Whats keeping you on Bainbridge? -- Ritchie and LeMaster
June 9, 2008 · Updated 6:15 PM
The Ritchie and LeMaster clan fancy themselves the islands rednecks.
Patti Ritchie and Jeanie LeMaster arent your typical Bainbridge couple, but few have deeper roots in the islands soil.
We always tell people were the ones in the double-wide on Garbage Dump Road, said Ritchie, sitting in the living room of a surprisingly spacious mobile home on Vincent Road.
Yee-haw, were rednecks! adds LeMaster. Both laugh at the joke theyve likely been telling each other for most of the 11 years theyve been together.
While their accommodations may be a bit more humble than the island norm, Ritchie says shes lucky to have found a little foothold on the Rock she was born on.
It took two years to find this place a place we could afford, Ritchie said of her 2.5 acre parcel. We were about to give up and call our real estate guy and tell him to broaden the search off-island. Now I refuse to leave.
Ritchie, an employee of the Bainbridge Police Department for some 30 years, was born on an island much different than the one she sees today. Her mother, Gena, was a Winslow clinic nurse long enough to witness the births of three generations of islanders. Her father, Ed, made his mark as an astronomer, helping to found the observatory at Battle Point Park.
The island was such a smaller place, Ritchie said. Mom worked at the clinic and her co-workers were all like mothers to me. I had 10 or 12 mothers. There was always someone watching, not letting me get away with anything. You knew what everybody was doing on the island.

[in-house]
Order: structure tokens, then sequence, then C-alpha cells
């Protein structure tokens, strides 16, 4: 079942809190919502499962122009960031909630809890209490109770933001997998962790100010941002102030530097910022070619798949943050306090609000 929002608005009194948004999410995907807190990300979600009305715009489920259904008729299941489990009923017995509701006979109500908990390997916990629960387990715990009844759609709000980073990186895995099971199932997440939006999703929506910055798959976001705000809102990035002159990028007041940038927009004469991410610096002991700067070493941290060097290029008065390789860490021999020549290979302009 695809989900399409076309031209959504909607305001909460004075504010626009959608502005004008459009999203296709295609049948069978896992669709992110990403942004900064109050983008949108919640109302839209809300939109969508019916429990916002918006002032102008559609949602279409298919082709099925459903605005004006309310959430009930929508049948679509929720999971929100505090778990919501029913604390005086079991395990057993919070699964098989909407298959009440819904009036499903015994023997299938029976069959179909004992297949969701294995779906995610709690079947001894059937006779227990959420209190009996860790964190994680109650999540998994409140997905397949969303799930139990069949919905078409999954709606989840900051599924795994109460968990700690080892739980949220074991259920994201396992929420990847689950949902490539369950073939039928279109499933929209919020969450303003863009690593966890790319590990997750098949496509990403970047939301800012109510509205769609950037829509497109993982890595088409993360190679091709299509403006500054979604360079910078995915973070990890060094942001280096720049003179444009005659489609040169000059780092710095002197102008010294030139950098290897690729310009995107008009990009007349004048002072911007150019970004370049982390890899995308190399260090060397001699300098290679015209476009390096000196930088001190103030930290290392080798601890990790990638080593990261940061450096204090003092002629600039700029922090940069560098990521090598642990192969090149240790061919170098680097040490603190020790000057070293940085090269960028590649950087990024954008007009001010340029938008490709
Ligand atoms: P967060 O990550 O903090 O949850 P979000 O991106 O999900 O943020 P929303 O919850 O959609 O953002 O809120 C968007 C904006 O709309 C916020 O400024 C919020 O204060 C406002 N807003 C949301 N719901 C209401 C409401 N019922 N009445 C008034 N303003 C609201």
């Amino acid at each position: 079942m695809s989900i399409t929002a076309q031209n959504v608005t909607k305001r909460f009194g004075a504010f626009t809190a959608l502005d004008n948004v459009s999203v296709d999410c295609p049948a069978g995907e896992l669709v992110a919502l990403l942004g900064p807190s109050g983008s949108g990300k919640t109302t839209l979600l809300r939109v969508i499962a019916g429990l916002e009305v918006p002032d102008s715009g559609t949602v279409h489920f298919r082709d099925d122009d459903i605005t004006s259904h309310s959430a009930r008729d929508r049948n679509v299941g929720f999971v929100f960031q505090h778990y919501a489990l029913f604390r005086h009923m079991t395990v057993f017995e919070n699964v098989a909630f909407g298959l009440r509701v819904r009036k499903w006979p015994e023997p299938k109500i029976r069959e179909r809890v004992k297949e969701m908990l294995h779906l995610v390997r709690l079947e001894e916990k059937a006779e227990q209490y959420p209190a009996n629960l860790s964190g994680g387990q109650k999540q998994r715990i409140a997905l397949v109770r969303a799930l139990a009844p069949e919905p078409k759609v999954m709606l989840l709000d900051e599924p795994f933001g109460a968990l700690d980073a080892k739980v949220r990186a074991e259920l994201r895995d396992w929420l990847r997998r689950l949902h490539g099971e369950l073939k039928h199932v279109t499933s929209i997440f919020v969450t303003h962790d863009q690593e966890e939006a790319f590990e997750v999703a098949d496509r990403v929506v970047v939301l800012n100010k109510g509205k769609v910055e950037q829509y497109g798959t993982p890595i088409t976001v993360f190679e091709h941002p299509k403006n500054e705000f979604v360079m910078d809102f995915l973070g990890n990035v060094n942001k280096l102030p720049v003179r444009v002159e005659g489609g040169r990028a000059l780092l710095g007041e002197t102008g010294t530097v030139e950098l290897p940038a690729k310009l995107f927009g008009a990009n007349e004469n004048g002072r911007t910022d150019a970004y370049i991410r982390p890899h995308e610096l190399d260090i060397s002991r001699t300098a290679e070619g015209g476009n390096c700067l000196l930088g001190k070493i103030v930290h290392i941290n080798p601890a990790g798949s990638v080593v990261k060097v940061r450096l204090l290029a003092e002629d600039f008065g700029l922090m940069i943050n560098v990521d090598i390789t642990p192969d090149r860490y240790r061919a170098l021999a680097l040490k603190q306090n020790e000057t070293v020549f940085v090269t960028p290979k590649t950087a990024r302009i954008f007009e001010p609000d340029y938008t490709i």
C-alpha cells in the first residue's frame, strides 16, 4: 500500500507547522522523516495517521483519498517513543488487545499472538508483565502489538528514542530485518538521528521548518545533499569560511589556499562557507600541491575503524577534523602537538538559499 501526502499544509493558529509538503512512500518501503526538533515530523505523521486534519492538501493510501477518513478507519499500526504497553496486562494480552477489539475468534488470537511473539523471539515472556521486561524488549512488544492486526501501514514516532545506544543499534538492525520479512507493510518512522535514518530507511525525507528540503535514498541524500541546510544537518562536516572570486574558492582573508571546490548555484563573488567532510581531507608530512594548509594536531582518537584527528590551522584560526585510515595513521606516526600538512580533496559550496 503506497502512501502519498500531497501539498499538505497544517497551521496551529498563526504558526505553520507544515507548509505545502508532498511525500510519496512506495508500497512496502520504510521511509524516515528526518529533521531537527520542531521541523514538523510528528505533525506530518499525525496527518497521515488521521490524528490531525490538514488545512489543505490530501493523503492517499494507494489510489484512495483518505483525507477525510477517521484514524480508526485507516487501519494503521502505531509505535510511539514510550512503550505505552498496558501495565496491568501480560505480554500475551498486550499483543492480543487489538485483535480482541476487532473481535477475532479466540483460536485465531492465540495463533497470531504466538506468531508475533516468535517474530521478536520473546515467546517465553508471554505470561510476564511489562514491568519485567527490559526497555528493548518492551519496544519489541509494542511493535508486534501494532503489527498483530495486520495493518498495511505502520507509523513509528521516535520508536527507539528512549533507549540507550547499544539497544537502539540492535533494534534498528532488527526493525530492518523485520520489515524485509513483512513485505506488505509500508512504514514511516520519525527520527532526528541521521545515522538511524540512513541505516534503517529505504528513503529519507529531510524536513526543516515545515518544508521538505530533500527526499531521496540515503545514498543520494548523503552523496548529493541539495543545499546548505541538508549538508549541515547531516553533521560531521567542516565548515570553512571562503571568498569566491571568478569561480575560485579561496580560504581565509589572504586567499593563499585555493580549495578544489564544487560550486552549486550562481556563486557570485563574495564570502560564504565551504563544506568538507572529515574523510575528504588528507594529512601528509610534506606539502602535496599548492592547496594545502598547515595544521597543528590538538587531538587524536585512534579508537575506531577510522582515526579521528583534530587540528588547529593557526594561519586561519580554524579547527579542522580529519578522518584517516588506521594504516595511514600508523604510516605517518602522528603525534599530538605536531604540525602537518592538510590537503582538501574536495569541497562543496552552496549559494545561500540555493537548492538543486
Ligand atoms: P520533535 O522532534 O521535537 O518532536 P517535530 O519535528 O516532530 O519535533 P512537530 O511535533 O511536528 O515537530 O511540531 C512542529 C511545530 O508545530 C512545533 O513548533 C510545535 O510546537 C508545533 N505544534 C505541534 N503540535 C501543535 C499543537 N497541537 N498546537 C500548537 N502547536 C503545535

Now, we still have small communities, but its not island-wide. Its more segmented.
Ritchie hasnt liked much of the changes shes seen the island undergo in her lifetime. Trees disappear as new homes and condos materialize in their place. More people has also meant the old familiar faces have become blurred in the crowd. But its more than just additional people its also the money they bring that Ritchie says is changing the character of her home.
Its becoming Mercer-ized, said LeMaster, referring to that other island many Bainbridge residents hold up as the example of where more development and money could lead this island.
While raised in Seattles Central District, LeMaster spent much of her youth picking berries on Bainbridge farms.
I grew up in the shuckin and jivin C.D., back when there were riots on Jackson Street and I missed classes in junior high because of bomb threats, she said. But I would wake up at odark thirty and all the kids would load up on the bus and come here. It was a great freedom on Bainbridge. At home, Id be stuck in my neighborhood, getting into trouble. Here Id have fun and there was no trouble, except when there was a berry fight.
LeMaster moved to Bainbridge with her ex-husband, a worker at the Bangor naval base, and had three children. Ritchie, who has a daughter from a previous union, met LeMaster shortly after both their marriages ended.
Theres maybe 12 lesbians on the island, joked LeMaster. Were like fruitcakes, we keep getting traded around.
For all the changes shes witnessed on the island over time, Ritchie said the general attitude toward same-sex couples is one change thats happened for the better.